55 55 Budget Constraints - Income Changes No original choice is lost and new choices are added when income increases, so higher income cannot make a consumer worse off. An income decrease may (typically will) make the consumer worse off.

56 56 Budget Constraints - Price Changes What happens if just one price decreases? Suppose p 1 decreases.

57 57 How do the budget set and budget constraint change as p 1 decreases from p 1 to p 1? Original budget set x2x2 x1x1 m/p 2 m/p 1 -p 1 /p 2

58 58 How do the budget set and budget constraint change as p 1 decreases from p 1 to p 1? Original budget set x2x2 x1x1 m/p 2 m/p 1 New affordable choices -p 1 /p 2

59 59 How do the budget set and budget constraint change as p 1 decreases from p 1 to p 1? Original budget set x2x2 x1x1 m/p 2 m/p 1 New affordable choices Budget constraint pivots; slope flattens from -p 1 /p 2 to -p 1 /p 2

60 60 Budget Constraints - Price Changes Reducing the price of one commodity pivots the constraint outward. No old choice is lost and new choices are added, so reducing one price cannot make the consumer worse off.

61 61 Budget Constraints - Price Changes Similarly, increasing one price pivots the constraint inwards, reduces choice and may (typically will) make the consumer worse off.

62 62 The Food Stamp Program Food stamps are coupons that can be legally exchanged only for food. How does a commodity-specific gift such as a food stamp alter a familys budget constraint?

63 63 The Food Stamp Program Suppose m = $100, p F = $1 and the price of other goods is p G = $1. The budget constraint is then F + G =100.

64 64 The Food Stamp Program G F 100 F + G = 100; before stamps.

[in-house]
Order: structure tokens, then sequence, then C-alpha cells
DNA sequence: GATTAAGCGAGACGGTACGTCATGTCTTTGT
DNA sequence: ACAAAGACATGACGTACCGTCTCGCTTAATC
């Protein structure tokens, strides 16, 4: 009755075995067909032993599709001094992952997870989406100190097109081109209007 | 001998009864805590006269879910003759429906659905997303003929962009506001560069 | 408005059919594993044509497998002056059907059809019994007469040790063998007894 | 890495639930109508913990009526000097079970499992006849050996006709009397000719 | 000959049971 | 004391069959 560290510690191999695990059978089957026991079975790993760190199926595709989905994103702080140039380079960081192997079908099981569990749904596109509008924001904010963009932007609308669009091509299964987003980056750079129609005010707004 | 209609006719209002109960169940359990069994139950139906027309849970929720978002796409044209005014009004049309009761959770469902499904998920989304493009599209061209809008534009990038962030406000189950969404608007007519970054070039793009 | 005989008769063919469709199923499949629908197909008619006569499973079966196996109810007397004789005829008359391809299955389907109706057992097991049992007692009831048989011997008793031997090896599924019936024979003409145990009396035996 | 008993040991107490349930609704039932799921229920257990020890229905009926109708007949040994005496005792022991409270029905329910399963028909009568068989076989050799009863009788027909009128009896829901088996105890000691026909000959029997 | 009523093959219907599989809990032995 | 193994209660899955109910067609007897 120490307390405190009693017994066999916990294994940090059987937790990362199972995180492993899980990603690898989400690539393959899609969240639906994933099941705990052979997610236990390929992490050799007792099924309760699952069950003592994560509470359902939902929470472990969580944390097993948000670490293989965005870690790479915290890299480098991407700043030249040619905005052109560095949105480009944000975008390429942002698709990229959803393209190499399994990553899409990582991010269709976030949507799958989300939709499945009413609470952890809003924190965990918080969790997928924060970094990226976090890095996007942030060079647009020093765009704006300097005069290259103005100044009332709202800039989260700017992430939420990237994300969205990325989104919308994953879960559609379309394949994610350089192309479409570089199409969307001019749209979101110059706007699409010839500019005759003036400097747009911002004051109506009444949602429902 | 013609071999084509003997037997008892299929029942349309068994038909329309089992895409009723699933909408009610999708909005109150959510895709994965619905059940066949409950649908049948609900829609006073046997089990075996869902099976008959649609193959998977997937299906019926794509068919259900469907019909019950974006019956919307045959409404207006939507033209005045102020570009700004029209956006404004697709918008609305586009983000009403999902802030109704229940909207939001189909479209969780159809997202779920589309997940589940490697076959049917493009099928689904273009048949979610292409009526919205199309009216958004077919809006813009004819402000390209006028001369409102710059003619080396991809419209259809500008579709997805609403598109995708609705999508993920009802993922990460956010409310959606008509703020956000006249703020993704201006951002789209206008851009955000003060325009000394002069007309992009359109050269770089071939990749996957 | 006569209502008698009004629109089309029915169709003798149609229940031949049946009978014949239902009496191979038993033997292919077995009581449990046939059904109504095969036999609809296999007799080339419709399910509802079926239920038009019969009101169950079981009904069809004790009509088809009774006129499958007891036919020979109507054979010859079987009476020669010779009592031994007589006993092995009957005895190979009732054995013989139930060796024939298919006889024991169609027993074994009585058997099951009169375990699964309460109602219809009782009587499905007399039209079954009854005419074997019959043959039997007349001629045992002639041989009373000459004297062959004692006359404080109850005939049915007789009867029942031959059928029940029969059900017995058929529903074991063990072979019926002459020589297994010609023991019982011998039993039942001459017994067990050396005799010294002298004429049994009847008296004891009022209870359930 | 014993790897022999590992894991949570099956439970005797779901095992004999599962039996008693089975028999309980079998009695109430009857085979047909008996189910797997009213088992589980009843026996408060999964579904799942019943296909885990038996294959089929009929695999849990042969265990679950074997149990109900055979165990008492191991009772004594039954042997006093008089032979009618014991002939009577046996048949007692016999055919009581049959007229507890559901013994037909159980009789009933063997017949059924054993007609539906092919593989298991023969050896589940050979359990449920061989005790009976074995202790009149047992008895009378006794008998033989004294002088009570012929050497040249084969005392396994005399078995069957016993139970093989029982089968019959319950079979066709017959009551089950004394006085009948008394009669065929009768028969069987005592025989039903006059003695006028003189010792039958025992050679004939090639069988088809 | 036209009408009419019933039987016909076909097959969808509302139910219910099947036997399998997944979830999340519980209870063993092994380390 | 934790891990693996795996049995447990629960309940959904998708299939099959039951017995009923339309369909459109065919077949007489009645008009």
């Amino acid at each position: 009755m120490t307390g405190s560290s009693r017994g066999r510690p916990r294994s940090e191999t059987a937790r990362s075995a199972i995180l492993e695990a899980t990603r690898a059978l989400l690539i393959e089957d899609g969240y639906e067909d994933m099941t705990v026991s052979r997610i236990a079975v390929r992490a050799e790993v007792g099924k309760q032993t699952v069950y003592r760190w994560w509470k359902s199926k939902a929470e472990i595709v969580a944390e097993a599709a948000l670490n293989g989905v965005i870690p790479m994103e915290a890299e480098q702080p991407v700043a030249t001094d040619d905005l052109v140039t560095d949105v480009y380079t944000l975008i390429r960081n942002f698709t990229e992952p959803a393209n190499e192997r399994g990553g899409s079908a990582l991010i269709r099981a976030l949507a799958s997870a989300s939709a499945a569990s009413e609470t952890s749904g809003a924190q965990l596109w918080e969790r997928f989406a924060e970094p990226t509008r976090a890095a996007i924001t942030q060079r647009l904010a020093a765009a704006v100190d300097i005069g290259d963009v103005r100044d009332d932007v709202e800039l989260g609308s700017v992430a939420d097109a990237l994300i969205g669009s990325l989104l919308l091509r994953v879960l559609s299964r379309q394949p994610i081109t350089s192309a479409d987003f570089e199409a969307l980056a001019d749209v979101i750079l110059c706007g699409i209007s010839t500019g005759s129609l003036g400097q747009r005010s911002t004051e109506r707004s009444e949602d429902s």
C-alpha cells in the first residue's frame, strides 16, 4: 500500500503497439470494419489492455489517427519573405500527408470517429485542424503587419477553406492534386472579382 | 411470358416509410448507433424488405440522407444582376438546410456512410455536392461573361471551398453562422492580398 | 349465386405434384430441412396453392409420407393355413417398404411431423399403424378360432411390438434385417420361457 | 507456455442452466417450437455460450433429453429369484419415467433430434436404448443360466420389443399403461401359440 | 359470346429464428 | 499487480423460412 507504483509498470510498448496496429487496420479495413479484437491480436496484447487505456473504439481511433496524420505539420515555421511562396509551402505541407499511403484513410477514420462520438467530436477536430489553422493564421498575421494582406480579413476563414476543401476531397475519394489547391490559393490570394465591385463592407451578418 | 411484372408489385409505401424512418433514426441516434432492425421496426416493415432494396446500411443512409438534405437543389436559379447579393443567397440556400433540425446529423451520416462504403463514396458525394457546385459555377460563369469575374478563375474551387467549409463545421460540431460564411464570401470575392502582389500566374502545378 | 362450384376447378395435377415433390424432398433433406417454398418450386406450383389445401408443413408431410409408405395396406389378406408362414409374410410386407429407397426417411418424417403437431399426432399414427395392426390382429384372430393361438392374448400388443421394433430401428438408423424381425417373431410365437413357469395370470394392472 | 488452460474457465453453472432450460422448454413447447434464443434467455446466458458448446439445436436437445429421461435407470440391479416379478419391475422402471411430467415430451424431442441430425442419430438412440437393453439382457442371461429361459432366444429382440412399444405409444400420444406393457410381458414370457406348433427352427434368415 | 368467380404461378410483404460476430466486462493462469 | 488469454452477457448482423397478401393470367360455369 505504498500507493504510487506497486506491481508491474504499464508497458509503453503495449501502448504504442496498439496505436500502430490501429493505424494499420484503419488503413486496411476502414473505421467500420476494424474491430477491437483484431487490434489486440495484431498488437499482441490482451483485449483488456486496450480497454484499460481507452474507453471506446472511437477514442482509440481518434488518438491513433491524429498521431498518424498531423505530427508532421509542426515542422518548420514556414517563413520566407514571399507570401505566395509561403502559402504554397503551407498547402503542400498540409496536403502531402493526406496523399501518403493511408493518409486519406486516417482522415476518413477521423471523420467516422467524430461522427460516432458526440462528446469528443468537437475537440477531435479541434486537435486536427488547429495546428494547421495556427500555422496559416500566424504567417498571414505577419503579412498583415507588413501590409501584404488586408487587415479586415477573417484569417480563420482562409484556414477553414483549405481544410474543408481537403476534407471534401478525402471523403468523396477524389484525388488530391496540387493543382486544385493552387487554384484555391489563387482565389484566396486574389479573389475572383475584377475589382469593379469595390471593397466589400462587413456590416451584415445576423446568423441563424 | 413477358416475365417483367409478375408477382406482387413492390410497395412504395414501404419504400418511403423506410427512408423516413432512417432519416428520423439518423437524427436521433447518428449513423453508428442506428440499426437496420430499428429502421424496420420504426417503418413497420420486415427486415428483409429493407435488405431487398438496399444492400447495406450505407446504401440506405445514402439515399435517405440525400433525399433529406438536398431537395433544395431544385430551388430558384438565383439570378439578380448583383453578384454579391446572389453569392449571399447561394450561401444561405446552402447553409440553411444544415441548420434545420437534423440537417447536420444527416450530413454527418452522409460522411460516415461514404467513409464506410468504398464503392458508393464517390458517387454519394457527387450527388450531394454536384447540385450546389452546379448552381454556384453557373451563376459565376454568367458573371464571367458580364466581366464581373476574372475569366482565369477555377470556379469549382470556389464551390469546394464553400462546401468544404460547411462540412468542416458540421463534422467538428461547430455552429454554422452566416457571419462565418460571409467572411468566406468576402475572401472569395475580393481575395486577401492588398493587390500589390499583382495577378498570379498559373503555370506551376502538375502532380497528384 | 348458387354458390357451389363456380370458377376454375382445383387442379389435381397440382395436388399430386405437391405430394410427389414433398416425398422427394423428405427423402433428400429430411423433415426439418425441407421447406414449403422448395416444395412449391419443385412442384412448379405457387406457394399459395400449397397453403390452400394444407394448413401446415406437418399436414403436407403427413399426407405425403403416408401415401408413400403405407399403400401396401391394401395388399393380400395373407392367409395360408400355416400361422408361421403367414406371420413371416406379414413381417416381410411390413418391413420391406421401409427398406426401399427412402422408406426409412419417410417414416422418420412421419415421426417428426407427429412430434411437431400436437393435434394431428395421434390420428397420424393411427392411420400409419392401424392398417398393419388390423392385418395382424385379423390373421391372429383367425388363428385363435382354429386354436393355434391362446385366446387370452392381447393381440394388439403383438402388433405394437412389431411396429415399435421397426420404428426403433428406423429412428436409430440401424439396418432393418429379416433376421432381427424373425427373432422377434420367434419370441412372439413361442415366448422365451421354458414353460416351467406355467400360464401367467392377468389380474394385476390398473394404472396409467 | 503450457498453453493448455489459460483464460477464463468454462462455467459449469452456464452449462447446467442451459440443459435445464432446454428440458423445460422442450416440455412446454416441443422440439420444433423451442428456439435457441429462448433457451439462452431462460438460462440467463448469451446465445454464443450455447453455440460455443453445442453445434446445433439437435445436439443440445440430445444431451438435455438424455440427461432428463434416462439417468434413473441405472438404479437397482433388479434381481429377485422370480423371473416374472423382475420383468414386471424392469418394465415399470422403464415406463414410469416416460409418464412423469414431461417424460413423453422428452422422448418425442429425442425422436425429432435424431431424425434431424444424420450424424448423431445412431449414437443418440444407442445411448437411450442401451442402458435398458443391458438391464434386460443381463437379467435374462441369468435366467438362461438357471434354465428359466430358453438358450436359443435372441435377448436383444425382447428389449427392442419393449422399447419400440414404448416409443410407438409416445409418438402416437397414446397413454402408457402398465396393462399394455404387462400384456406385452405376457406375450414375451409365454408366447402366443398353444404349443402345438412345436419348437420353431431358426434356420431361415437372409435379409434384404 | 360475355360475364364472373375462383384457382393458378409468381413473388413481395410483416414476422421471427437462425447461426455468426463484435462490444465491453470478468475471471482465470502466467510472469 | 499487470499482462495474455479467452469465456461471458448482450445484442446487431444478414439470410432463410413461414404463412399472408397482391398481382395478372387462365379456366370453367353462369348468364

65 65 The Food Stamp Program G F 100 F + G = 100: before stamps.

66 66 The Food Stamp Program G F 100 F + G = 100: before stamps. Budget set after 40 food stamps issued

67 67 The Food Stamp Program G F 100 F + G = 100: before stamps. Budget set after 40 food stamps issued. 140 The familys budget set is enlarged. 40

68 68 The Food Stamp Program What if food stamps can be traded on a black market for $0.50 each?

69 69 The Food Stamp Program G F 100 F + G = 100: before stamps. Budget constraint after 40 food stamps issued Budget constraint with black market trading. 40

70 70 The Food Stamp Program G F 100 F + G = 100: before stamps. Budget constraint after 40 food stamps issued Black market trading makes the budget set larger again. 40

71 71 Shapes of Budget Constraints Q: What makes a budget constraint a straight line? A: A straight line has a constant slope and the constraint is p 1 x 1 + … + p n x n = m so if prices are constants then a constraint is a straight line.

72 72 Shapes of Budget Constraints But what if prices are not constants? E.g. bulk buying discounts, or price penalties for buying too much. Then constraints will be curved or kinked.

73 73 Shapes of Budget Constraints - Quantity Discounts Suppose p 2 is constant at $1 but that p 1 =$2 for 0 x 1 20 and p 1 =$1 for x 1 >20.

74 74 Shapes of Budget Constraints - Quantity Discounts Suppose p 2 is constant at $1 but that p 1 =$2 for 0 x 1 20 and p 1 =$1 for x 1 >20. Then the constraints slope is - 2, for 0 x p 1 /p 2 = - 1, for x 1 > 20 and the constraint is {

75 75 Shapes of Budget Constraints with a Quantity Discount m = $ Slope = - 2 / 1 = - 2 (p 1 =2, p 2 =1) Slope = - 1/ 1 = - 1 (p 1 =1, p 2 =1) 80 x2x2 x1x1

76 76 Shapes of Budget Constraints with a Quantity Discount m = $ Slope = - 2 / 1 = - 2 (p 1 =2, p 2 =1) Slope = - 1/ 1 = - 1 (p 1 =1, p 2 =1) 80 x2x2 x1x1

77 77 Shapes of Budget Constraints with a Quantity Discount m = $ x2x2 x1x1 Budget Set Budget Constraint

78 78 Shapes of Budget Constraints with a Quantity Penalty x2x2 x1x1 Budget Set Budget Constraint